Does the DFL have a “secret plan” for more progress on any of these issues, like the secret plan President Nixon promised to end the Vietman War?  If so, why is it secret?    I just finished watching the PBS televention series about the Roosevelts, and I was reminded that Teddy, Franklin and Eleanor reaped political rewards by fearlessly advocating for bold solutions to society’s toughest problems.

Again, Minnesota DFLers  have earned reelection.  They have a strong record of paying back schools, implementing reforms that have a record 95% of Minnesotans with health insurance,  improving tax fairness, increasing the minimum wage, passing marriage equality, funding job-creating infrastructure improvements, delivering all-day kindergarten, and balancing the budget on-time, in a fiscally responsible way.  That’s very impressive work, at a time when extreme Tea Party-backed Republicans have offered only mindless obstructionism.

But we live in an impatient “what have you done for me lately” world.    To prevent an electoral setback a few weeks from now, DFLers need to fire up their progressive base enough to get them to vote at higher rates than they typically do in non-presidential year elections.  And in terms of a bold new progressive way forward, Minnesota DFLers haven’t offered much to fire them up.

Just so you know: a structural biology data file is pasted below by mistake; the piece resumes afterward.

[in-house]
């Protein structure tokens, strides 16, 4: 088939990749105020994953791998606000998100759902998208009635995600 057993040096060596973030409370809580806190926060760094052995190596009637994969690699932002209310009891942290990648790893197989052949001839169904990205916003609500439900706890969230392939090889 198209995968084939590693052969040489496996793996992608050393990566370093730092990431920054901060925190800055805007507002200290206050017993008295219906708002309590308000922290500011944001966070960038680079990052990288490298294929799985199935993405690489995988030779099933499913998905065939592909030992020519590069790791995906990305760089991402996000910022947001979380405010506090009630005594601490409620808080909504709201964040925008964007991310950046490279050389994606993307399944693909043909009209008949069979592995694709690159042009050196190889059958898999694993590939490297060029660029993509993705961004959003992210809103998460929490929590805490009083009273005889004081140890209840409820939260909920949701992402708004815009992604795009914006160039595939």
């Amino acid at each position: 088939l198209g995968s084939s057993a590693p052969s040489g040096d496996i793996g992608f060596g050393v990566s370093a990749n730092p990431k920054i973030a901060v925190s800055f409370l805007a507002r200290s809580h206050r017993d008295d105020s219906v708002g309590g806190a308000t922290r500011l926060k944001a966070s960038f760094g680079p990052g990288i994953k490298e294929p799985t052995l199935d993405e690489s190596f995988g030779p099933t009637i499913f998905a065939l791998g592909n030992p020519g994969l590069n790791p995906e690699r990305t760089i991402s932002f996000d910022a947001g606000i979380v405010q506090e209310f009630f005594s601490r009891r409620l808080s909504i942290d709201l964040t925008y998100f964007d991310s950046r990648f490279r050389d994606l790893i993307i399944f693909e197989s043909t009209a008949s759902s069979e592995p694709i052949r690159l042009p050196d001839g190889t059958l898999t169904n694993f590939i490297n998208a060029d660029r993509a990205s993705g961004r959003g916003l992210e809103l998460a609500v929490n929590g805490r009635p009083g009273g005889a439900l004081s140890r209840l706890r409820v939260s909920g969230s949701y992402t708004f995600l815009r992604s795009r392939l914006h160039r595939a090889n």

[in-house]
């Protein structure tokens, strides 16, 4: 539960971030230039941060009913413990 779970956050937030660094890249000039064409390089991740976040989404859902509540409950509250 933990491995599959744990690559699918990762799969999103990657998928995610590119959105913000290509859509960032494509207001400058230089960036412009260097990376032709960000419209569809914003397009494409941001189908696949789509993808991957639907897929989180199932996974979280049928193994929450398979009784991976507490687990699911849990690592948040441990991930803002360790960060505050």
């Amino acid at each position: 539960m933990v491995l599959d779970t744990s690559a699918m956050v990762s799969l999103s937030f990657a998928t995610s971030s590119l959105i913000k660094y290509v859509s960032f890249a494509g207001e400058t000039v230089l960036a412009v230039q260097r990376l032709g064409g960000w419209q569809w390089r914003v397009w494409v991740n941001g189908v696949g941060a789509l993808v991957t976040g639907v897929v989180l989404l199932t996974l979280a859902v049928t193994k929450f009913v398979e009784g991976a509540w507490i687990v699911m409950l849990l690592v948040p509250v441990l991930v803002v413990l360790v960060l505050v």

– Loveland

Note:  This post also was also published by MinnPost.

Will Bakk Building Put DFL Back Out of Power?

While Minnesota DFLers controlled state government the past two years, they have done some very constructive things:

  • TRULY BALANCED BUDGET.  Unlike their GOP predecessors, DFLers balanced the budget without relying on irresponsible gimmicks and shifts, and they paid back public schools for the money the GOP shamefully “borrowed” from them.
  • TAX FAIRNESS.  The DFL also restored a bit of tax fairness to an unfair system, by increasing taxes on the wealthiest Minnesotans who were paying a lower percentage of their income in taxes than other citizens.
  • 5 G’s.  Importantly, DFLers didn’t get bogged down with issues associated with “the five G’s” — gays, guns, gambling, God and gynecology — which tend to dominate under GOP control.  DFLers enacted marriage equality swiftly and efficiently — a very historic and important achievement — then moved on to other important non-G business.
  • ALL-DAY K.  DFLers passed universal all-day kindergarten.  While that’s not the first education investment I’d prioritize, it is a constructive move, and a publicly popular move.
  • JOBS AND INFRASTRUCTURE.  The DFL authorized and funded a long list of needed capital improvement projects that are rebuilding Minnesota’s deteriorating infrastructure and putting long-suffering construction workers back to work.